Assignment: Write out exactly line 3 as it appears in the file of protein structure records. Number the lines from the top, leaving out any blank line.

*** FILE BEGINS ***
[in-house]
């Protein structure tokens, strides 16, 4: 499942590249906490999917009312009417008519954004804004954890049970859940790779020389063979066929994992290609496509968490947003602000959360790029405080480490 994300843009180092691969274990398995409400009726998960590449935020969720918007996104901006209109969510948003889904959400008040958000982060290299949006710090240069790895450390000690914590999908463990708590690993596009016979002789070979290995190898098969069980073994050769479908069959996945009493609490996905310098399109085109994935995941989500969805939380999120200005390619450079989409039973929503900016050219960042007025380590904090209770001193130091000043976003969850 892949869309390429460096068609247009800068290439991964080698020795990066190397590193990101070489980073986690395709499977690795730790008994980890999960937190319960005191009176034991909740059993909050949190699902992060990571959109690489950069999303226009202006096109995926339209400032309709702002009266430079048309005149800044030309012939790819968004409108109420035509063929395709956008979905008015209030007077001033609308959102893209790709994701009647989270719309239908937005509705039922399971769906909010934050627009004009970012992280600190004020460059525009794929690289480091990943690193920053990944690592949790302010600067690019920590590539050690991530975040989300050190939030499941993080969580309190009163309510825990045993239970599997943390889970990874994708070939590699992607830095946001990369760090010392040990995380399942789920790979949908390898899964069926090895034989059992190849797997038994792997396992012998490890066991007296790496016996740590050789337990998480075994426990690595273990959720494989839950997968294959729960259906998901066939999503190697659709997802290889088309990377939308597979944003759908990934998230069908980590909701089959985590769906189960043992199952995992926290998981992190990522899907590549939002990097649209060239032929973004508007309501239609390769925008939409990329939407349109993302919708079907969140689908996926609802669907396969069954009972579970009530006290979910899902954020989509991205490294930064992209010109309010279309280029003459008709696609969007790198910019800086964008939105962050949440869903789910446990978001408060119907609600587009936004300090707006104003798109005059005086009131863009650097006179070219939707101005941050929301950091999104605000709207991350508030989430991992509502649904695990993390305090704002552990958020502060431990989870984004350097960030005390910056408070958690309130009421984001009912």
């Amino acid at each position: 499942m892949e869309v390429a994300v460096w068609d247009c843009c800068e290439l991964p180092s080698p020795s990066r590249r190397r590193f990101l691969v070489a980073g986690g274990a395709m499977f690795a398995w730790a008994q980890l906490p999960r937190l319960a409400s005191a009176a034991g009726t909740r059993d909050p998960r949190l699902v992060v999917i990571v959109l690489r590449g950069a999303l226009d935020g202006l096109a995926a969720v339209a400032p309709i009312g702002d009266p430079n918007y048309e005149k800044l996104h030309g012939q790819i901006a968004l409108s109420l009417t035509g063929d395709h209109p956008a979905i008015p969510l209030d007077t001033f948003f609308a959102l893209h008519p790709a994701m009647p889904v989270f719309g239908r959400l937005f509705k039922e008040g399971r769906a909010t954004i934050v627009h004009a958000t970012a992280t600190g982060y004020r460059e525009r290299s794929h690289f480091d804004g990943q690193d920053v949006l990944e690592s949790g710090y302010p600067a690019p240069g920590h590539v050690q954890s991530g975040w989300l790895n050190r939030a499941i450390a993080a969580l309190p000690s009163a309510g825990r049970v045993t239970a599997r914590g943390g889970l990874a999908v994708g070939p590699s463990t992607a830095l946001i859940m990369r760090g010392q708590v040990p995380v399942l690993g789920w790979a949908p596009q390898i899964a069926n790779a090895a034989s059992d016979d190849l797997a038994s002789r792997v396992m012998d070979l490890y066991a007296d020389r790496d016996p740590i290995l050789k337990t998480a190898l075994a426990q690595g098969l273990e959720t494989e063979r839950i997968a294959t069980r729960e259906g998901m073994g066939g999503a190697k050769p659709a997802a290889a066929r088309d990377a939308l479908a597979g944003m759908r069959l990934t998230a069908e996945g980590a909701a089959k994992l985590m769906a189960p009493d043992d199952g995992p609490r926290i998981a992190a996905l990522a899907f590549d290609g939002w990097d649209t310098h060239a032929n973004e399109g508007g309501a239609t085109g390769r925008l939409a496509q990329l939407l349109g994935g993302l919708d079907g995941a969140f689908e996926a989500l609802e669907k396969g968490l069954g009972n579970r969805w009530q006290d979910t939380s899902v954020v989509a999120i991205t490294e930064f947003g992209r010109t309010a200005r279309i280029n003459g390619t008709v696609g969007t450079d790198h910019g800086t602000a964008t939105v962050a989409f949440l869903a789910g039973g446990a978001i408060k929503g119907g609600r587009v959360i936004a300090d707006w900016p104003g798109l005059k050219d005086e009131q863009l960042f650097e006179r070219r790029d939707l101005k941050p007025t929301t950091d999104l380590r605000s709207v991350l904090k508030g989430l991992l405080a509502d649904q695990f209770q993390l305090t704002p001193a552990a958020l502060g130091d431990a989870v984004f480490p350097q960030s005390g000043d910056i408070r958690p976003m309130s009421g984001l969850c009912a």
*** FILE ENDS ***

């Amino acid at each position: 499942m892949e869309v390429a994300v460096w068609d247009c843009c800068e290439l991964p180092s080698p020795s990066r590249r190397r590193f990101l691969v070489a980073g986690g274990a395709m499977f690795a398995w730790a008994q980890l906490p999960r937190l319960a409400s005191a009176a034991g009726t909740r059993d909050p998960r949190l699902v992060v999917i990571v959109l690489r590449g950069a999303l226009d935020g202006l096109a995926a969720v339209a400032p309709i009312g702002d009266p430079n918007y048309e005149k800044l996104h030309g012939q790819i901006a968004l409108s109420l009417t035509g063929d395709h209109p956008a979905i008015p969510l209030d007077t001033f948003f609308a959102l893209h008519p790709a994701m009647p889904v989270f719309g239908r959400l937005f509705k039922e008040g399971r769906a909010t954004i934050v627009h004009a958000t970012a992280t600190g982060y004020r460059e525009r290299s794929h690289f480091d804004g990943q690193d920053v949006l990944e690592s949790g710090y302010p600067a690019p240069g920590h590539v050690q954890s991530g975040w989300l790895n050190r939030a499941i450390a993080a969580l309190p000690s009163a309510g825990r049970v045993t239970a599997r914590g943390g889970l990874a999908v994708g070939p590699s463990t992607a830095l946001i859940m990369r760090g010392q708590v040990p995380v399942l690993g789920w790979a949908p596009q390898i899964a069926n790779a090895a034989s059992d016979d190849l797997a038994s002789r792997v396992m012998d070979l490890y066991a007296d020389r790496d016996p740590i290995l050789k337990t998480a190898l075994a426990q690595g098969l273990e959720t494989e063979r839950i997968a294959t069980r729960e259906g998901m073994g066939g999503a190697k050769p659709a997802a290889a066929r088309d990377a939308l479908a597979g944003m759908r069959l990934t998230a069908e996945g980590a909701a089959k994992l985590m769906a189960p009493d043992d199952g995992p609490r926290i998981a992190a996905l990522a899907f590549d290609g939002w990097d649209t310098h060239a032929n973004e399109g508007g309501a239609t085109g390769r925008l939409a496509q990329l939407l349109g994935g993302l919708d079907g995941a969140f689908e996926a989500l609802e669907k396969g968490l069954g009972n579970r969805w009530q006290d979910t939380s899902v954020v989509a999120i991205t490294e930064f947003g992209r010109t309010a200005r279309i280029n003459g390619t008709v696609g969007t450079d790198h910019g800086t602000a964008t939105v962050a989409f949440l869903a789910g039973g446990a978001i408060k929503g119907g609600r587009v959360i936004a300090d707006w900016p104003g798109l005059k050219d005086e009131q863009l960042f650097e006179r070219r790029d939707l101005k941050p007025t929301t950091d999104l380590r605000s709207v991350l904090k508030g989430l991992l405080a509502d649904q695990f209770q993390l305090t704002p001193a552990a958020l502060g130091d431990a989870v984004f480490p350097q960030s005390g000043d910056i408070r958690p976003m309130s009421g984001l969850c009912a």